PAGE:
In addition to politics and legislation, another factor that may affect policy development and implementation is fiscal restraint placed on the agency by the reigning administration (Fleming, p. 70). It is no longer uncommon for the present political leadership to call for “smarter” management and for “doing more with less.” As resources and budget continue to become limited, the ability to accomplish policy goals may become more difficult. Financial constraints could therefore hamper the effectiveness of newly implemented organizational policy.
The government or the agency itself may also involve
sociologists and other professional experts that can or have conducted analyses
of prior relevant research studies. Many
public agency policy makers acknowledge that it is not necessary to “reinvent
the wheel.” Research on public criminal
justice agencies is continuously being conducted by such organizations as the
National Institute of Justice in the
Clearly the most valuable method of ensuring success in policy implementation is by employing evidence-based policymaking. The rational model of policy development relies on the evaluation of prior and ongoing research to determine the best practices available to base the new or revised agency philosophy or procedures. Since the randomized controlled model, as stated earlier, is not likely to be the basis for the prior policy models, the researcher and agency head will have to rely on an “operationalized” model to gain some empirical insight into similar prior trials (Marston & Watts, p. 151). This leads one to ask, “Are we really relying on true evidence to draw our conclusions?” By relying on benchmarking or by using best practice criteria, a public service agency could gain some insightful input into their decision making process. However, this would require the agency head, the practitioner, to rely on past research findings, and ultimately give credence to the work of sociological researchers. At times, this has been a difficult divide to amend.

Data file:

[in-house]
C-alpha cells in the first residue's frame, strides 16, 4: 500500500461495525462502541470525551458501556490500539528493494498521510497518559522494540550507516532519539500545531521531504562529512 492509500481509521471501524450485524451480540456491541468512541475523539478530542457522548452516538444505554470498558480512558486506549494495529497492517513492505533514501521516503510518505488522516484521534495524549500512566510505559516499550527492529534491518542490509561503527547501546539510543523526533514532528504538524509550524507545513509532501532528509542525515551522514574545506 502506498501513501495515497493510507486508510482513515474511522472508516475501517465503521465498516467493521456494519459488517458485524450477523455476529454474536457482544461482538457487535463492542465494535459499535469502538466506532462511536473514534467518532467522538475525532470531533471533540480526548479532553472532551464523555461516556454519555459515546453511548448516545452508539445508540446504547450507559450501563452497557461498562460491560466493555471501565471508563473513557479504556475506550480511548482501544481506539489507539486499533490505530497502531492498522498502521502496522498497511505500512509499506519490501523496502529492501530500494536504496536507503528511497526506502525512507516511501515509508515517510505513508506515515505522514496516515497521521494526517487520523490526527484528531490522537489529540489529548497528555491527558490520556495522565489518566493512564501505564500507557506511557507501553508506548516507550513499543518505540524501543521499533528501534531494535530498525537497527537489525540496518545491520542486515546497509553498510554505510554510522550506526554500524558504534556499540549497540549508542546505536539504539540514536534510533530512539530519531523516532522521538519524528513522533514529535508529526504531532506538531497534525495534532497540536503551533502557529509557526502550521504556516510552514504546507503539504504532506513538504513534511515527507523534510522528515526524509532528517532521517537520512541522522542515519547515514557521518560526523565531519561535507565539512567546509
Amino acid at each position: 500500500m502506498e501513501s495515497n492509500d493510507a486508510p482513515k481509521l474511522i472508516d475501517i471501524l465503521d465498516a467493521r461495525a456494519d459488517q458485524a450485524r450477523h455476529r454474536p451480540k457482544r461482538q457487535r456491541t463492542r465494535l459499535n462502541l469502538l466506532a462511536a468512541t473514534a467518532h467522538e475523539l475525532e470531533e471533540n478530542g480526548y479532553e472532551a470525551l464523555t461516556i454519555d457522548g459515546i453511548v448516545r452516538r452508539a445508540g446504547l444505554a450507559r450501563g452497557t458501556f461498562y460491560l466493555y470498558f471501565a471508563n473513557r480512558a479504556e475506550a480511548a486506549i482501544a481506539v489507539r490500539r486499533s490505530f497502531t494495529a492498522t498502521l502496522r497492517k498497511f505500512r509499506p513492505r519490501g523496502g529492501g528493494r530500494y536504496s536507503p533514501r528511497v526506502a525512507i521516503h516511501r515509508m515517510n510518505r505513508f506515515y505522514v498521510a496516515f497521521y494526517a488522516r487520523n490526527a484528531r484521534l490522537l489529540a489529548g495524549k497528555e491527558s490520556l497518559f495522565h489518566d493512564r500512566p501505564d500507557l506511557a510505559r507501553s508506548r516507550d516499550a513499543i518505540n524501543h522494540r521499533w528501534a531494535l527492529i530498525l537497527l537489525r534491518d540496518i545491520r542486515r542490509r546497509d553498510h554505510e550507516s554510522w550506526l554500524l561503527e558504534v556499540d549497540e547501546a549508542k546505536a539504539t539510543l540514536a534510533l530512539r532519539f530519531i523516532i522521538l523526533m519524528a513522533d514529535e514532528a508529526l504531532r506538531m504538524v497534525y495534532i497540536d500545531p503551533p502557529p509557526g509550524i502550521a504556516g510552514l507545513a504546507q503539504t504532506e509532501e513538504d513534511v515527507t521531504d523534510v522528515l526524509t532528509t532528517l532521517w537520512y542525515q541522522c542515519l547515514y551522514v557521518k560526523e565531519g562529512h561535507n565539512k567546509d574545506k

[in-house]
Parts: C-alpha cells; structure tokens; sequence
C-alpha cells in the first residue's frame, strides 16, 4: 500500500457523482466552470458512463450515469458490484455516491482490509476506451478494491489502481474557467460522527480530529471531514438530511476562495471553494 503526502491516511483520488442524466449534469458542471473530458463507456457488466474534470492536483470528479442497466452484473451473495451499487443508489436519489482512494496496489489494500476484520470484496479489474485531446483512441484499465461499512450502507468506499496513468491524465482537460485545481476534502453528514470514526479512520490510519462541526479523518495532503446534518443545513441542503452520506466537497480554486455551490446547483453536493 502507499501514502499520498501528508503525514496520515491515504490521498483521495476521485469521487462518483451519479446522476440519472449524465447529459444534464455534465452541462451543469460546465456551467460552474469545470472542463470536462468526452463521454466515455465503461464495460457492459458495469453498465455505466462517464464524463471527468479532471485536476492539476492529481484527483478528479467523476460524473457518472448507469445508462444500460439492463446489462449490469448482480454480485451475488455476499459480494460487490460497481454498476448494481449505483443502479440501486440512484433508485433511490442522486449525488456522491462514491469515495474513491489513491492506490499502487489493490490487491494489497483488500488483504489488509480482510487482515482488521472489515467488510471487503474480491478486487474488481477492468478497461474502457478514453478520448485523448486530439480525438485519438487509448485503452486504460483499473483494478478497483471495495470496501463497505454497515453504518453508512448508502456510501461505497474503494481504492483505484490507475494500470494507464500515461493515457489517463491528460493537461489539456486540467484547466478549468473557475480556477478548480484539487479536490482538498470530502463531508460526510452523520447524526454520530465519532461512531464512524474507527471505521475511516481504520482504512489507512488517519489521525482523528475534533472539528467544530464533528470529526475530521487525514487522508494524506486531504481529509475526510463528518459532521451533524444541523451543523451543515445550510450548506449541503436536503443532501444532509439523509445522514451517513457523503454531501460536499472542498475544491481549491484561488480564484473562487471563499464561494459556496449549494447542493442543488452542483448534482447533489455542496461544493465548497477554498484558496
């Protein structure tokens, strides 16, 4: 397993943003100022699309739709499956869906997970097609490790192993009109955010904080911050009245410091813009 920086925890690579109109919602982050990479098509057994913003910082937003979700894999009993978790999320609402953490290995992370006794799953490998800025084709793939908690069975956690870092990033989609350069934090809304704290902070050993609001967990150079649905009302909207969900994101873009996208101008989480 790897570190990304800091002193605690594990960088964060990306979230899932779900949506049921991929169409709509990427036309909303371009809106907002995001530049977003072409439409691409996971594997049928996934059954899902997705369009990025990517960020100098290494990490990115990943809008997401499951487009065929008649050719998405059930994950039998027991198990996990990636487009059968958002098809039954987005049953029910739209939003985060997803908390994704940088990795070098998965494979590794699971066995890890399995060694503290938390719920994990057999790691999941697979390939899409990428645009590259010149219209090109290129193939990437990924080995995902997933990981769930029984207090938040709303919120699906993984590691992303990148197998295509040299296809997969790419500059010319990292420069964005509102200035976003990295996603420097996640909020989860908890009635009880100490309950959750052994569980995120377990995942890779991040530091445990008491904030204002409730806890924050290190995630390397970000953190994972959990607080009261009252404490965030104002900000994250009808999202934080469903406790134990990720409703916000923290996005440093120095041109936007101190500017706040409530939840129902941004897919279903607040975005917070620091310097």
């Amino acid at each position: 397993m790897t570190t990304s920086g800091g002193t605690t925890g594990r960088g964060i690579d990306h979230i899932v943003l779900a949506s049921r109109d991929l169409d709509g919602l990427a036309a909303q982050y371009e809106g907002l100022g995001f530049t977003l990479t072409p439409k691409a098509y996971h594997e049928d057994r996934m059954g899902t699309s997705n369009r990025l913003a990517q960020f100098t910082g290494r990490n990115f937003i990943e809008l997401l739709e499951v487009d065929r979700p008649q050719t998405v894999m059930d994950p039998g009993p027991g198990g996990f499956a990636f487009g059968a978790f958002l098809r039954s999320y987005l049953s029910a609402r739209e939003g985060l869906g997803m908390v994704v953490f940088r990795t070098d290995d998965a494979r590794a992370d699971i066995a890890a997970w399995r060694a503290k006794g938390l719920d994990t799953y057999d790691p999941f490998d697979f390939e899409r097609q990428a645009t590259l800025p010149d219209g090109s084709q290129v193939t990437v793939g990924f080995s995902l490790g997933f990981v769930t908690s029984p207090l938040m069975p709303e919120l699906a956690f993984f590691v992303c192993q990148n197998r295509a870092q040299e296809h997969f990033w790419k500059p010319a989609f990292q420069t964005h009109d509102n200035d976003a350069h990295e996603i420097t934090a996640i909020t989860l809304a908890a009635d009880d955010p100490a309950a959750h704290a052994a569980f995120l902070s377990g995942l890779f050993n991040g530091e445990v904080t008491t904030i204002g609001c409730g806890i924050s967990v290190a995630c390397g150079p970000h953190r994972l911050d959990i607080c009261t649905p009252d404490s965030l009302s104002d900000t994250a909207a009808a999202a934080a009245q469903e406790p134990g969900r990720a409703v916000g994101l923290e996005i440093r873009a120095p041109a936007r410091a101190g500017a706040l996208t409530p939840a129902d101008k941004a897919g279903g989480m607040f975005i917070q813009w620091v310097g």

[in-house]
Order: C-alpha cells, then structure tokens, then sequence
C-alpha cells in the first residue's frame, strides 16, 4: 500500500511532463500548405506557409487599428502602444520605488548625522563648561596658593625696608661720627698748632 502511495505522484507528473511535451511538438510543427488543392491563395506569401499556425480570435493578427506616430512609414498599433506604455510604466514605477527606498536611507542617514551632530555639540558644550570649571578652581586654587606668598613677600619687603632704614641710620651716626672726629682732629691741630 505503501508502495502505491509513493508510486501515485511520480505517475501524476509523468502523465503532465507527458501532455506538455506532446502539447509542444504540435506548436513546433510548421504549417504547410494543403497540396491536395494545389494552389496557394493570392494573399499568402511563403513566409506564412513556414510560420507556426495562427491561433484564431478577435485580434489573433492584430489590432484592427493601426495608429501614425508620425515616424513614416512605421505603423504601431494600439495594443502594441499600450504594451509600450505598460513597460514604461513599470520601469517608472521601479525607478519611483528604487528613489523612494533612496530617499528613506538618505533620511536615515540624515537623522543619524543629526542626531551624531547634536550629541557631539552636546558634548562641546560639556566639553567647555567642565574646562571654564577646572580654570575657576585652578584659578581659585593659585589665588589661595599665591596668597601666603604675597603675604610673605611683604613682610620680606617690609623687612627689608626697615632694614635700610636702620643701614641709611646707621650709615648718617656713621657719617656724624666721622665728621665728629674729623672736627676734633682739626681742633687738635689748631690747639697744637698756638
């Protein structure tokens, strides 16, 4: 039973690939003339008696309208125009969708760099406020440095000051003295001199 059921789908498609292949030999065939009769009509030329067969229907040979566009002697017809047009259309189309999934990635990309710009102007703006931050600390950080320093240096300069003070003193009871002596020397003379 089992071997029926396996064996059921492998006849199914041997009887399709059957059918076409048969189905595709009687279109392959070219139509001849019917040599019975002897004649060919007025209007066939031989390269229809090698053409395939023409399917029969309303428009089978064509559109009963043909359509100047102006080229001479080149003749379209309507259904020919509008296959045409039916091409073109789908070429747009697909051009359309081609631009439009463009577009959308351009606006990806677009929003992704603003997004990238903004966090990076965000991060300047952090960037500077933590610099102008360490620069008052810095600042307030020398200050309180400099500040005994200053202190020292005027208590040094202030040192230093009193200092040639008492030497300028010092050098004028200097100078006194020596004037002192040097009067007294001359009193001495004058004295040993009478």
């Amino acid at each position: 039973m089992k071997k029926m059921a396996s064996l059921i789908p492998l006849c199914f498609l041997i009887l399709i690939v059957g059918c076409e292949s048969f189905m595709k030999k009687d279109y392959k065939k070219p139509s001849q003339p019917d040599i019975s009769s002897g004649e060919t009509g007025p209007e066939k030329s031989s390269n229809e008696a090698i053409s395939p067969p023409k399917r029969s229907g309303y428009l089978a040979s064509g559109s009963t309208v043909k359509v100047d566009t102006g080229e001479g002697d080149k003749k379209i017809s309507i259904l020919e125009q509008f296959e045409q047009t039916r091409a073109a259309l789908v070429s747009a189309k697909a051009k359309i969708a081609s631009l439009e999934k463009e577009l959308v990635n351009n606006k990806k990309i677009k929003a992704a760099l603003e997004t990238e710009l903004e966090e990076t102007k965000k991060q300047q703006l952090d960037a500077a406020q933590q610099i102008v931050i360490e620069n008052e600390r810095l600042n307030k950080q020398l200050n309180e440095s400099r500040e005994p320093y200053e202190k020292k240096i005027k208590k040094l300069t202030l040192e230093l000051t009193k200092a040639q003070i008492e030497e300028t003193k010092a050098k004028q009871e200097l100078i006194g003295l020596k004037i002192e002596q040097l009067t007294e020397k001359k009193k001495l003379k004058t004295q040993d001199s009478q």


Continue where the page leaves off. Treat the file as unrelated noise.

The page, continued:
The practitioner-academic divide is not secret in the world of public agencies. I have been both a spectator and a victim of this struggle. Stated in plainest English, researchers do not believe that practitioners possess the academic ability to comprehend sociological research fully, particularly when it comes to statistical analysis and correlation. On the other hand, practitioners assume that academic researchers do not fully comprehend the underlying causal factors that exist in public service agencies, and therefore incorrectly “operationalize” their variables for empirical analysis. I presently conduct consultant work as a practitioner reviewer for both the National Institute of Justice and the United States Department of Homeland Security, and I have noted that most of the research has been conducted by academic or professional research organizations, with little or no input from the practitioners or the agencies being studied. In addition, when the research findings and conclusions are documented, these institutions make no effort to disseminate this information to agencies in the criminal justice field affected. There is therefore no feedback to the policymakers that could best use this information. There clearly has to be more cooperation between these two factions, at the planning, operational and recommendation stages, for the research and findings to be of value to all parties. Some suggestions to improve this “limited interaction between the research and policy worlds” are to involve service users in the research process, to delineate a clear dissemination plan to policy makers in that field, to interpret the findings and recommendations in language easier for practitioners and the public to understand (Nutley, p. 12), and to have public service agency executives initiate contact with appropriate sociological researchers to provide input in the policy making process.